Some of the men start to show hatred toward people who usually aren’t hateful. The men start to turn on each other in stressful situations when they would have never done it before. “Lee Strunk and Dave Jensen got into a fistfight. It was about something stupid, a missing jackknife, but even so the fight was vicious…. Strunk’s nose made a sharp snapping sound, like a firecracker” (O’Brien 62). The men show hatred in the fight and over nothing important at all. “In other circumstances it might’ve ended there. But this was Vietnam, where guys carried guns, and Dave Jensen started to worry. It was mostly in his head” (O’Brien 62-63). Dave Jensen starts to get paranoid and he hates Strunk for it. “One afternoon he began firing his weapon into the air, yelling Strunk’s name…. late that same night he borrowed a pistol, gripped it by the barrel, and used it like a hammer to break his own nose” (O’Brien 63). This just shows how hate is a part of Vietnam. O’Brien also shows hate toward some of his comrades.
In a firefight O’Brien gets shot and needs help from the new medic Bobby Jorgenson, but Jorgenson freezes because he’s too afraid and forgets to treat O’Brien for shock. This causes him much more pain over the months because the wound wasn’t treated right and in time. O’Brien hates Jorgenson for it. “I wanted to hurt Bobby Jorgenson the way he’d hurt me” (O’Brien 200). Months later O’Brien and Jorgenson talk. O’Brien realizes that Jorgenson is really sorry and he can’t bring himself to say how he feels about it and just says its ok. “I hated him for making me stop hating him” (O’Brien 200). This isn’t like O’Brien to be hateful. He has become something he’s not.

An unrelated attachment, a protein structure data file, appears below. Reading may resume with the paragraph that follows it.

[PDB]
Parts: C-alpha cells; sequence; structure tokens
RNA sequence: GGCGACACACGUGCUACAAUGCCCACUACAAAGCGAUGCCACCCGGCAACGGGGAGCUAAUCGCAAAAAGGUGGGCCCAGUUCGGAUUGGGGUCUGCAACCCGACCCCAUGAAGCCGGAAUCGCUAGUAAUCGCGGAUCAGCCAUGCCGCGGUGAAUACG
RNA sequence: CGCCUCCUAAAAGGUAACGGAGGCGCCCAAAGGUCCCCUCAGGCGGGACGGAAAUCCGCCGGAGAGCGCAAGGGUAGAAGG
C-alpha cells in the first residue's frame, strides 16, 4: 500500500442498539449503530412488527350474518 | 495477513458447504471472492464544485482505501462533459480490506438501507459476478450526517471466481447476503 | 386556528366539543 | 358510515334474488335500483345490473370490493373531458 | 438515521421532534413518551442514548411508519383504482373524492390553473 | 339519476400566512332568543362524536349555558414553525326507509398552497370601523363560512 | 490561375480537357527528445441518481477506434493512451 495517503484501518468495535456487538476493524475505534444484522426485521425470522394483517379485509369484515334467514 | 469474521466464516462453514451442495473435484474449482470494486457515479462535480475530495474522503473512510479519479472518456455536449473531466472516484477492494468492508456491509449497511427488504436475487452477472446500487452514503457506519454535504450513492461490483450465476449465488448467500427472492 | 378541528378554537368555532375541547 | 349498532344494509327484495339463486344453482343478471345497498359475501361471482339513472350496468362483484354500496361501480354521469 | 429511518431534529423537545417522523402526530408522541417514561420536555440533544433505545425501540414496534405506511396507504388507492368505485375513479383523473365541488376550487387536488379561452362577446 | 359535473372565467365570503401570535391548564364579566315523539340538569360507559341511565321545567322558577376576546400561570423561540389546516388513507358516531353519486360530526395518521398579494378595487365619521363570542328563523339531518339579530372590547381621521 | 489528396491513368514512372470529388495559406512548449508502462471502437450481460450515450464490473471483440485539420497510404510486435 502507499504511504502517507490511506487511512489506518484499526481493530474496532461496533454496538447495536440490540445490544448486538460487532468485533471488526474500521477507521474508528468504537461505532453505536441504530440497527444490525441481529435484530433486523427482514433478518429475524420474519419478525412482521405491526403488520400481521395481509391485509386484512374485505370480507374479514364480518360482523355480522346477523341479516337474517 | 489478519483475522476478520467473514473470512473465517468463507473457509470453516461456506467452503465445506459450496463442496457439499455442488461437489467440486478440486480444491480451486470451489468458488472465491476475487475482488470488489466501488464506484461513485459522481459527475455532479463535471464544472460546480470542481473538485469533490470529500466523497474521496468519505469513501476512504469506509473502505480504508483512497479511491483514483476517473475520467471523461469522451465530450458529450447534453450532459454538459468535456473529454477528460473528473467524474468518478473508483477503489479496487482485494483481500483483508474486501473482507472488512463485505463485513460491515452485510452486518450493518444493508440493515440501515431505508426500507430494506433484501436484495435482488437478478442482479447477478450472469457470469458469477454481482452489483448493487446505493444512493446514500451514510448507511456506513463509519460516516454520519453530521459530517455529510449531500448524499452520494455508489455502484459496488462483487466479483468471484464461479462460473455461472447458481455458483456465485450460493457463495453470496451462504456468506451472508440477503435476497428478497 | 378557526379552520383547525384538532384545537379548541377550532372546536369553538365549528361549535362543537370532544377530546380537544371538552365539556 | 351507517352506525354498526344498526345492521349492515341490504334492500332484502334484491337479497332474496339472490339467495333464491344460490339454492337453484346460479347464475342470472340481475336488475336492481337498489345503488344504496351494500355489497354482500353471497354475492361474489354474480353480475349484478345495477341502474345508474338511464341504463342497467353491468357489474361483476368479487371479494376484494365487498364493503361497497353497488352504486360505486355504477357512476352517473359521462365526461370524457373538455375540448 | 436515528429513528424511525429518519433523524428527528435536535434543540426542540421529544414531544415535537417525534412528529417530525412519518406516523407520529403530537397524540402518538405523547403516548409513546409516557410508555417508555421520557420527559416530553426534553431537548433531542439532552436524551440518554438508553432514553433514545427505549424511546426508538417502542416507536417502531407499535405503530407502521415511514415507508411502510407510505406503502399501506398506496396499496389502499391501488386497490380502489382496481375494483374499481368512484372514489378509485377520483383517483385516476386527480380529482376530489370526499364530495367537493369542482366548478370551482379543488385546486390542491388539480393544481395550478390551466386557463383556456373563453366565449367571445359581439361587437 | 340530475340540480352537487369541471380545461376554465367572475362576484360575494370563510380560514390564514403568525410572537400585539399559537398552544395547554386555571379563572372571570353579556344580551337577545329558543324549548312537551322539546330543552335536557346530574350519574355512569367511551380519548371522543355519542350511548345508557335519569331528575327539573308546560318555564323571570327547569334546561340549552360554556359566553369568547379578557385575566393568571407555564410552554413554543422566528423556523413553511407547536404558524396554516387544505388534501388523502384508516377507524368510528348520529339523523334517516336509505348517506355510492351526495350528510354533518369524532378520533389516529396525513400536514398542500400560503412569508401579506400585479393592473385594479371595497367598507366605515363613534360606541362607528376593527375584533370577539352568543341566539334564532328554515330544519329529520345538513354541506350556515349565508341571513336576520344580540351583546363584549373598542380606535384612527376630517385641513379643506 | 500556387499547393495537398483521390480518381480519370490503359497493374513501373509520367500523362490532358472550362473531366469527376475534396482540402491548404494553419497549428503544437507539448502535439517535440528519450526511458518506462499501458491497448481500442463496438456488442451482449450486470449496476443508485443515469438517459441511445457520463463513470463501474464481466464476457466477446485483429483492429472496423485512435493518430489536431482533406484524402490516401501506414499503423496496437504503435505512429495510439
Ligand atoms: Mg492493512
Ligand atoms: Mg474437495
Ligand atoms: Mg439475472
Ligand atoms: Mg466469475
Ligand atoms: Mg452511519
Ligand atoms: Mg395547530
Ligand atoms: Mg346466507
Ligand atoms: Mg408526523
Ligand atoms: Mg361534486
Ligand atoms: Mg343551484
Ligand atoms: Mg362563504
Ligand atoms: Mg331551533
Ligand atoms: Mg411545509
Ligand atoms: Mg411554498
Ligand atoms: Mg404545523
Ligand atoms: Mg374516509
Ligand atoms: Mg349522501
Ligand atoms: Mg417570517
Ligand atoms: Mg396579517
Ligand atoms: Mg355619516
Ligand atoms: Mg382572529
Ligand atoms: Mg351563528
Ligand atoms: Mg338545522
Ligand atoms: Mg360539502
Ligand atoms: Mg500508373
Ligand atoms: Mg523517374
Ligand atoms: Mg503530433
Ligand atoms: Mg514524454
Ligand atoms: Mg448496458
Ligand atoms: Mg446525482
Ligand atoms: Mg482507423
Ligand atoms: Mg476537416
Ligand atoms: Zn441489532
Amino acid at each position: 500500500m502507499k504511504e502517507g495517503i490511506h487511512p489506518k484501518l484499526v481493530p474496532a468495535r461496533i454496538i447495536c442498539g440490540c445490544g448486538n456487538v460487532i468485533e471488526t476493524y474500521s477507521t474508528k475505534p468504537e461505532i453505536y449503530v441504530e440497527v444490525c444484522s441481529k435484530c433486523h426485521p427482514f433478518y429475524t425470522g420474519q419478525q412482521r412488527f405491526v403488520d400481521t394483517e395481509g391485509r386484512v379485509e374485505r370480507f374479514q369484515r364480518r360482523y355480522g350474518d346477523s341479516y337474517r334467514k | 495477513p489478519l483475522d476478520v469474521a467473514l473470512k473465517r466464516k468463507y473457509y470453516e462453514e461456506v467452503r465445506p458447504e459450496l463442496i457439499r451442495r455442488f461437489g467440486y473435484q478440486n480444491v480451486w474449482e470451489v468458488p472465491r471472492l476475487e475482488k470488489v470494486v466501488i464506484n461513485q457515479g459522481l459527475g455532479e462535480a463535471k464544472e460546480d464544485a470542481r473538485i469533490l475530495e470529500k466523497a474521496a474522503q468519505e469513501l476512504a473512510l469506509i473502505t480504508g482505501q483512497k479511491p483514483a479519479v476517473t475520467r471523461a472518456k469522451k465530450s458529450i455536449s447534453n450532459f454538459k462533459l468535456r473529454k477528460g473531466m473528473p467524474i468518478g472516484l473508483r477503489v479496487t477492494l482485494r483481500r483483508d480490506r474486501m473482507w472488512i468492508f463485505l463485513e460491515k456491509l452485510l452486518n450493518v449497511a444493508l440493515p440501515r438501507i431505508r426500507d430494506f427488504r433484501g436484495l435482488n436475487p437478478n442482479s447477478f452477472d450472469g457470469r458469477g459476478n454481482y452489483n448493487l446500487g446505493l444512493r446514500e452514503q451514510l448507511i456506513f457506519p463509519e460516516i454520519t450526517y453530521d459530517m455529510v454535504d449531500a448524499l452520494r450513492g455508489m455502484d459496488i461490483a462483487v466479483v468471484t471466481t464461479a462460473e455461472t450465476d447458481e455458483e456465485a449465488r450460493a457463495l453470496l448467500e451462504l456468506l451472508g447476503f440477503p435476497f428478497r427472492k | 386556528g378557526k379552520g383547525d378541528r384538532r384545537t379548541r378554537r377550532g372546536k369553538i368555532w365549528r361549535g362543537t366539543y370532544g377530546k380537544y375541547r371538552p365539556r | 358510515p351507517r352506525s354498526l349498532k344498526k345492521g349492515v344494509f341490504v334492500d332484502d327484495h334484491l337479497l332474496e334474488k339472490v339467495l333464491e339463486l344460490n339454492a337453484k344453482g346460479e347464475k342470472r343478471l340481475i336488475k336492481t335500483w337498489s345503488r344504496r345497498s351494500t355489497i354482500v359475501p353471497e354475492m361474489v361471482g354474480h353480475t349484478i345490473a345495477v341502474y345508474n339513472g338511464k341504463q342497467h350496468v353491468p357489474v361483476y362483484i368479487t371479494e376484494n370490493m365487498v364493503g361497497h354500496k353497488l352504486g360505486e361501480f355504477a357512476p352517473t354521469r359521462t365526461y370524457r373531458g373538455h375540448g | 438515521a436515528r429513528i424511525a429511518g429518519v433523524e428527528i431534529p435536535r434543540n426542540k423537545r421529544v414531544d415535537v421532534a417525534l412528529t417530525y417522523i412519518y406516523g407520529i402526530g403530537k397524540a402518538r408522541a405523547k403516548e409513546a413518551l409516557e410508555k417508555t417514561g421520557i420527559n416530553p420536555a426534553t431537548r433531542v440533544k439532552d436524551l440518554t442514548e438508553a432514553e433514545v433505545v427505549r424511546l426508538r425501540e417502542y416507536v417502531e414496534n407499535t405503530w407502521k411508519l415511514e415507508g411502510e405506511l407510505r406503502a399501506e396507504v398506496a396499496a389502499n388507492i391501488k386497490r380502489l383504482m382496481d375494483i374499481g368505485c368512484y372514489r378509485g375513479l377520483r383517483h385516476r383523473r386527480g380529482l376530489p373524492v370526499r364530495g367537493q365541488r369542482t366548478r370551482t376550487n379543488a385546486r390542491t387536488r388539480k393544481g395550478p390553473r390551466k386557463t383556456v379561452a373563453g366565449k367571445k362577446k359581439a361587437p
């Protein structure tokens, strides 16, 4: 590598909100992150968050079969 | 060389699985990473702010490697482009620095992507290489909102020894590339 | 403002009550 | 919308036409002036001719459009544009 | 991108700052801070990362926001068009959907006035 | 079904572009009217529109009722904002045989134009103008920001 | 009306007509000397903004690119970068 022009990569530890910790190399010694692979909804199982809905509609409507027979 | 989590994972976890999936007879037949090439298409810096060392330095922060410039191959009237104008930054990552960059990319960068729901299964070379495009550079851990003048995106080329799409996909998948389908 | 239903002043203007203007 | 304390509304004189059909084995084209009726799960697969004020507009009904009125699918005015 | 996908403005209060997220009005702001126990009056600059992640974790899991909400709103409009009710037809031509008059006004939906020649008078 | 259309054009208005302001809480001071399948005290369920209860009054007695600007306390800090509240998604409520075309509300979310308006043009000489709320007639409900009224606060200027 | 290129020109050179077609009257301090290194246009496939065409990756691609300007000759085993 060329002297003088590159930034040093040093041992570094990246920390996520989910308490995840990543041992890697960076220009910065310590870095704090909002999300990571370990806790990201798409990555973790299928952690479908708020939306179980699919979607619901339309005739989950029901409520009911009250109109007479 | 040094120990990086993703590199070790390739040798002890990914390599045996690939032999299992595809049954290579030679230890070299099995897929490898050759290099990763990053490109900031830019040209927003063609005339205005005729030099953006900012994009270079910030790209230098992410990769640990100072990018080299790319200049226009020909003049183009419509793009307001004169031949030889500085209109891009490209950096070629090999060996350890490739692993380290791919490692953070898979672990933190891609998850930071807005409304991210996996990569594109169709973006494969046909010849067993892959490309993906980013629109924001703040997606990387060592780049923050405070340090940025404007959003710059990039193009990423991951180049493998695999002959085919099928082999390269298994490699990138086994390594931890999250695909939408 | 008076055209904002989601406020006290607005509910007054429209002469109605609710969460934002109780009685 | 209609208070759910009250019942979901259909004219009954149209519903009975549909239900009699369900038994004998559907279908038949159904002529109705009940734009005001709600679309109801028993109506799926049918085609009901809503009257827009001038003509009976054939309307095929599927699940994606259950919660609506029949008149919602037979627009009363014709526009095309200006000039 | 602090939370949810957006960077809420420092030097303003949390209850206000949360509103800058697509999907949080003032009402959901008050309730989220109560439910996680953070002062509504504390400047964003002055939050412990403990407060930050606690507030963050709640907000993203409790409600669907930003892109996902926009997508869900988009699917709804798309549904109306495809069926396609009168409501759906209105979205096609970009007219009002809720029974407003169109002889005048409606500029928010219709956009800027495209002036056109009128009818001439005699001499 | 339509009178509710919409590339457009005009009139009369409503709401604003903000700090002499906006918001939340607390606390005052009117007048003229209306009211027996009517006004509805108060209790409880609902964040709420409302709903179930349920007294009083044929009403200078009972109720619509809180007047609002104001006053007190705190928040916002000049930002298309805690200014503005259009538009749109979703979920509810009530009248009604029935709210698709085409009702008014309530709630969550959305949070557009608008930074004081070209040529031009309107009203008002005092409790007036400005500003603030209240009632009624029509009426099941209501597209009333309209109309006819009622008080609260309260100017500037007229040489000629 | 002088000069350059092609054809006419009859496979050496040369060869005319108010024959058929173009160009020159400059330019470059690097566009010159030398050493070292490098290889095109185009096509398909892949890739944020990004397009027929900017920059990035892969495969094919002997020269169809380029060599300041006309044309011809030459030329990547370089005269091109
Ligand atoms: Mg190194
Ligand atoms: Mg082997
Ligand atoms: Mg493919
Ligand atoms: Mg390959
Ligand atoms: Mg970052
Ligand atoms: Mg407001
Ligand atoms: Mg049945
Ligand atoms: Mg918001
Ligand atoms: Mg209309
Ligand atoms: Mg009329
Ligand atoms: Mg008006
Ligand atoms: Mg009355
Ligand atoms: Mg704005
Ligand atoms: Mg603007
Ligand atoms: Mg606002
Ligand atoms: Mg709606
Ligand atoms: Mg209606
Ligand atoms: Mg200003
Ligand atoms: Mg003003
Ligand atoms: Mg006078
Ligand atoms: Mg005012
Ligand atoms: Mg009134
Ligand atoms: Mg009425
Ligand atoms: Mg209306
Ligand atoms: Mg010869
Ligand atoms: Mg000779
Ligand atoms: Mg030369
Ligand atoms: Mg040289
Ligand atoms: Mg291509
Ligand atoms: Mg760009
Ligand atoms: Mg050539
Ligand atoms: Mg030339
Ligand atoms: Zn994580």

The war changes the men into bad things, things that aren’t themselves. O’Brien talk about how the war changes himself and his personality at times. “I’d come to this war a quiet, thoughtful sort of person…. I’d turned mean inside. Even a little cruel at times…. It’s a hard thing to admit, even to myself, but I was capable of evil” (O’Brien 200). O’Brien also talks about how one comes over innocent and but one leaves with a different identity. “You come over clean and you get dirty and then afterwards it’s never the same” (O’Brien 114). Other authors talk about how O’Brien shows the physical and mental devastation caused by the war. “Nowhere in The Things They Carried does O’Brien explain more clearly the psychic devastation wrought by wartime trauma” (Neilson 193). One sees the effect of the trauma even if the characters previous personalities aren’t known. The killing also has a big affect on O’Brien.